The Spoken Word

by Elder Richard L. Evans

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    “The Spoken Word” from Temple Square, presented over KSL and the Columbia Broadcasting System June 20, 1971. © 1971 by Richard L. Evans

    Life moves in cycles, from the innocence and honest trusting of a child, a hand held in ours, a boy walking with us. Time shifts the scenes—sometimes to restlessness, perhaps a little aloofness. The seasons pass—sometimes to stubbornness and self-assurance, and sometimes some pulling away from parents. Then back again, as time mellows and matures—hopefully with humility, and a turning once again with gratitude to those who would have spared us much, if only sooner we had learned to let them. Some years ago Frank Crane1 wrote some lines on this tender searching subject, from which we select some sentences:

    Dear Dad—

    I am writing this to you though you have been dead thirty years. I feel I must say some things to you … things I didn’t know when I was a boy in your house. It’s only now, after passing through the long hard school years, only now, when my own hair is gray, that I understand how you felt.

    I must have been a trial to you. I believed my own petty wisdom. Most of all I want to confess my worst sin against you. It was the feeling I had that you did not understand. When I look back over it now, I know that you did understand. You understood me better than I understood myself. And how patient you were! How pathetic, it now comes to me, were your efforts to get close to me. What was it held me aloof? I don’t know. But it is tragic that a wall rises between a boy and his father.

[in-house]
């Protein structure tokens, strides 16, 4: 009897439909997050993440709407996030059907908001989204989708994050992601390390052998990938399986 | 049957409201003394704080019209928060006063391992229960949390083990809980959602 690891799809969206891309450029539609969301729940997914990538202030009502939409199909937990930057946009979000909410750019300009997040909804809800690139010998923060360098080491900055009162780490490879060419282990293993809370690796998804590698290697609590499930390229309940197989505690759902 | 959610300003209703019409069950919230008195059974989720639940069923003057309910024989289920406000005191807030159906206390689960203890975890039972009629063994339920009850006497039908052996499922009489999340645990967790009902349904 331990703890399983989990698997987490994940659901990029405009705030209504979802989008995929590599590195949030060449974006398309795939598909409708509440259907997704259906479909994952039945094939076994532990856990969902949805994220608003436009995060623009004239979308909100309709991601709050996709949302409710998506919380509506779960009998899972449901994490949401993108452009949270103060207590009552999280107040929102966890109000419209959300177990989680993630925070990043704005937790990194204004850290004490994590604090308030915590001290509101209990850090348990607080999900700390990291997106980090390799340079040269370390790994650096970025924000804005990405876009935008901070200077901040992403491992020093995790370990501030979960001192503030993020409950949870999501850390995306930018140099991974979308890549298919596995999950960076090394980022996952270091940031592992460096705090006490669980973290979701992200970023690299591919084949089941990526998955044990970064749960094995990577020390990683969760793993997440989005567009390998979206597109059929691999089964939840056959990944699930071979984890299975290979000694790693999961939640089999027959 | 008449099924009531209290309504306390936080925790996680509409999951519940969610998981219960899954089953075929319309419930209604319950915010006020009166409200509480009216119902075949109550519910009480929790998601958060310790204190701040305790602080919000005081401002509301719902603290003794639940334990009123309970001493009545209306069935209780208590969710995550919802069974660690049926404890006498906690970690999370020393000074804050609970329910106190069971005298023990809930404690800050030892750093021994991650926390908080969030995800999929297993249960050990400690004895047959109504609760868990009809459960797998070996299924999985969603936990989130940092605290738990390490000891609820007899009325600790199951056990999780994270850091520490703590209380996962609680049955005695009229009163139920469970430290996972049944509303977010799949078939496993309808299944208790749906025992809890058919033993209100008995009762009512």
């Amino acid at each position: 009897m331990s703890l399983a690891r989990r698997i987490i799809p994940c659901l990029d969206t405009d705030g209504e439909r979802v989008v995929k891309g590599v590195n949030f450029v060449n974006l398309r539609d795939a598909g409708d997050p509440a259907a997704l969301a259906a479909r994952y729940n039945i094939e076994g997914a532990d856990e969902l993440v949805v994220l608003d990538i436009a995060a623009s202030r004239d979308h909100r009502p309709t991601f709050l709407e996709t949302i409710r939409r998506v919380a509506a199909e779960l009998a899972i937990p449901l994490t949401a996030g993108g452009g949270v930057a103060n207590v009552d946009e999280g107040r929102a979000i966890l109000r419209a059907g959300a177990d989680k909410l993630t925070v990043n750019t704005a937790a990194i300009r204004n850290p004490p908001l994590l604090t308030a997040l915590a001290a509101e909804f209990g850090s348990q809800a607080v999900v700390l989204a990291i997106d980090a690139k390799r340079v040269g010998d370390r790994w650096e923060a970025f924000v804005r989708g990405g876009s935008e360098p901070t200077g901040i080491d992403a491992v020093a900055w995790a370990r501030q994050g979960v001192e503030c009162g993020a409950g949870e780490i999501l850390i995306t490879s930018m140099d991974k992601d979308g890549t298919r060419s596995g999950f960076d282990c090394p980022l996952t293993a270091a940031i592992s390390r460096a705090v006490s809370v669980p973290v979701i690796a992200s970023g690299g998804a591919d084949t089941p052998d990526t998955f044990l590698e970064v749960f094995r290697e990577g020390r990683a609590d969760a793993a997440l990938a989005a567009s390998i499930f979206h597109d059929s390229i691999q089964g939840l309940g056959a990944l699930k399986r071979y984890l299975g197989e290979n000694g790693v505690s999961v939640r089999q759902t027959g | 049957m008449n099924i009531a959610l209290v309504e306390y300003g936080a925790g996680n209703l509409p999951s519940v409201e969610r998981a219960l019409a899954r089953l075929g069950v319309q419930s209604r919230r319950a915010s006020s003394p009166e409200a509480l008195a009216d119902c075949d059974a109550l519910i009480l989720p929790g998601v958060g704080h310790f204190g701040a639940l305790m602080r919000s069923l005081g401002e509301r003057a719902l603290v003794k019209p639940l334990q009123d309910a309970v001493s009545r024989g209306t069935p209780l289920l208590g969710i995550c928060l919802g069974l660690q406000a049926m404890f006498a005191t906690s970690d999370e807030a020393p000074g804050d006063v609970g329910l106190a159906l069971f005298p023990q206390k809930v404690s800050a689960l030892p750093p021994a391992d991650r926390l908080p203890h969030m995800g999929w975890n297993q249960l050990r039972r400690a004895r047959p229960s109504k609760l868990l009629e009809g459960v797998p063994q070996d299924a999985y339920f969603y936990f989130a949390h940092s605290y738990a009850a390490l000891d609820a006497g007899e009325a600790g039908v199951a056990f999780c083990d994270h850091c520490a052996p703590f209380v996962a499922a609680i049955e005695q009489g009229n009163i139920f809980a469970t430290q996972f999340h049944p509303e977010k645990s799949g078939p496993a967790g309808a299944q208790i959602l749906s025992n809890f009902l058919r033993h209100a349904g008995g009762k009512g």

I wish that you were here now, across the table from me, just for an hour, so I could tell you how there’s no wall any more. I understand you now, Dad, and how I love you and wish I could go back and be your boy again.

    Well, it won’t be long, Dad, till I am over there, and I believe you’ll be the first one to take me by the hand and help me. I know that among the richest, most priceless things on earth, and the thing least understood, is that mighty love and tenderness and craving to help which a father feels toward his boy. For I have a boy of my own. Up there somewhere in the Silence, hear me, Dad, and believe me.

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    Note

    1. 1.

      Dr. Frank Crane, Four-Minute Essays: Dad.